Table 7: Largest generated clusters represented as IoCs.
Cluster exemplar text (without links) # Asset Date Action Threat type Notes
#0daytoday #Joomla com_affiliatetracker - SQL Injection Vulnerability [webapps #exploits #Vulnerability #0day 6 Joomla 13/06 N/A SQL injection, exploit, injection, vulnerability, 0day All tweet links are broken; nothing can be inferred
[shellcode] - #Linux x86_64 Shellcode Null-Free Reverse TCP Shell #ExploitDB 6 Linux 16/06 None exploit An exploit is presented; an expert might use this data for protection
Bugtraq: [security bulletin] - Linux Kernel Flaw, ASN.1 DER decoder for x509 certificate DER 6 Linux 06/06 (21) Patch certificate A highly important Linux kernel flaw (CVSS ) was disclosed 21 days before being included in NVD
[webapps] - WordPress WP Mobile Detector Plugin 3.5 - Arbitrary File Upload: WordPress WP Mobile Detector Plu… 6 WPress 06/06 Patch A patch is available; an exploit is provided
Bugtraq: Cisco Security Advisory: Cisco Prime Network Analysis Module IPv6 Denial of Service Vulnerability 6 Cisco 01/06 (1) Patch denial of service, vulnerability A patch is available for a vulnerability with CVSS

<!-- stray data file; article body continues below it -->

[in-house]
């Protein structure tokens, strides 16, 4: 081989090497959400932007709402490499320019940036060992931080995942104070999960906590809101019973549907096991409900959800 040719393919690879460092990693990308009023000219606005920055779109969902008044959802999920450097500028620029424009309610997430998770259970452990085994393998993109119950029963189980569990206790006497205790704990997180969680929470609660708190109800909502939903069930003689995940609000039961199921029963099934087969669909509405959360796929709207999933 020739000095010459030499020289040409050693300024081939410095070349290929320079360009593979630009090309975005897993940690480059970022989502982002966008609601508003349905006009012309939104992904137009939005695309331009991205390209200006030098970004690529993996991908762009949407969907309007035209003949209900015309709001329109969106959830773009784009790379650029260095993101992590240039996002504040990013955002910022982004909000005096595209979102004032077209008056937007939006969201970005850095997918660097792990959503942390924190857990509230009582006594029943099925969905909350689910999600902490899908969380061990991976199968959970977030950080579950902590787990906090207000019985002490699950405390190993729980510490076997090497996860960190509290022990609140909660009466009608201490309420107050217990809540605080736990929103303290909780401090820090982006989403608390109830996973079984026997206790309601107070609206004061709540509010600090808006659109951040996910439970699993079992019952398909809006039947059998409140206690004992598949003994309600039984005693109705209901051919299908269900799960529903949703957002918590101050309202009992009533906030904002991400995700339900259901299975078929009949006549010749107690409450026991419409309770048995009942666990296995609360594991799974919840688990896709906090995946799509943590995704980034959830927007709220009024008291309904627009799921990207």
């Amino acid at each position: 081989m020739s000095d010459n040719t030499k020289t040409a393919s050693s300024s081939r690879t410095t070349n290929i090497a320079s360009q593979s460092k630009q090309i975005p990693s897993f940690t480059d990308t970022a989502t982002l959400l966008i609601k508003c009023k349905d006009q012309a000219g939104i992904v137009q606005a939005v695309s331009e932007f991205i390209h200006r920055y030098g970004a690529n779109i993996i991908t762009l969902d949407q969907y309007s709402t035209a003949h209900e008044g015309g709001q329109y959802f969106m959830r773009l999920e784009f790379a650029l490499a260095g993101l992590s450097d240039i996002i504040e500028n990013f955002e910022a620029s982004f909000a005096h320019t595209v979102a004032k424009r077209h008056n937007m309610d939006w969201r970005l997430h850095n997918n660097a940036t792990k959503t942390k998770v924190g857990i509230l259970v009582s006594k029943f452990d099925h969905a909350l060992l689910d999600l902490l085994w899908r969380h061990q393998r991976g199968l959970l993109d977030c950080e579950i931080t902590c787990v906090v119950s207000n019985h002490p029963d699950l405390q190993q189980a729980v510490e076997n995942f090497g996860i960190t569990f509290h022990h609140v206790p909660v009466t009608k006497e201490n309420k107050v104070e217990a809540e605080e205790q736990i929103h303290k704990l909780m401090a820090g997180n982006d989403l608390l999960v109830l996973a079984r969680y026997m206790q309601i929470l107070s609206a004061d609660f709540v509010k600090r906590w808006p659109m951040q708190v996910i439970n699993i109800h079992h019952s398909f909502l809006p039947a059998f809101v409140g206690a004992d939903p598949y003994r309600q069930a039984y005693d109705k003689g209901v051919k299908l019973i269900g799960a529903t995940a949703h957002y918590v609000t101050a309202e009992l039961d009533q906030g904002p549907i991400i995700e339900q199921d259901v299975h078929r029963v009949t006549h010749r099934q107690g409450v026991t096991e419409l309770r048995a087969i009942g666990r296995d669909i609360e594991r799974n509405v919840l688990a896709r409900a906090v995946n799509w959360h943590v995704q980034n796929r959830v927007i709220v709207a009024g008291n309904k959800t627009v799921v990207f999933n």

Bugtraq: Cisco Security Advisory: Cisco Prime Network Analysis Module Unauthenticated Remote Code #bugtraq 6 Cisco 01/06 (1) Patch remote A patch is available for a critical vulnerability with CVSS
WordPress Patches Zero Day in WP Mobile Detector Plugin #InfoSec 6 WPress 03/06 Patch zero day A patch is available
CVE-2016-1381 Memory leak in Cisco AsyncOS 8.5 through 9.0 before 9.0.1-162 on Web Security Appliance (WSA) device 6 Cisco 25/05 Patch leak A patch is available for a vulnerability with CVSS
Oracle E-Business Suite Vulnerabilities Related To Common Components Oracle E-Business Intelligence component in O 6 Oracle 23/05 None vulnerabilities The tweet links provide no useful information
NA - cisco-sa-20160518-wsa4 - Cisco Web Security Appliance Connection Denial of Service Vulnerability A vulnerabil 6 Cisco 18/05 (6) Patch denial of service, vulnerability A high impact vulnerability (CVSS ) was disclosed and patched before its inclusion on NVD
#ubuntu #security : USN-2947-1: Linux kernel vulnerabilities 6 Linux 06/04 Patch vulnerabilities A patch is available to solve multiple vulnerabilities, one of them critical (CVSS )
Vuln: Cisco Video Communication Server and Expressway CVE-2016-1444 Authentication Bypass Vulnerability 5 Cisco 08/07 Patch vulnerability A patch is available for a vulnerability with CVSS
Vuln: Google Chrome Prior to 49.0.2623.75 Multiple Security Vulnerabilities 5 Chrome 06/07 Patch vulnerabilities A patch is available to solve multiple high to critical vulnerabilities (5 with CVSS and 5 with CVSS )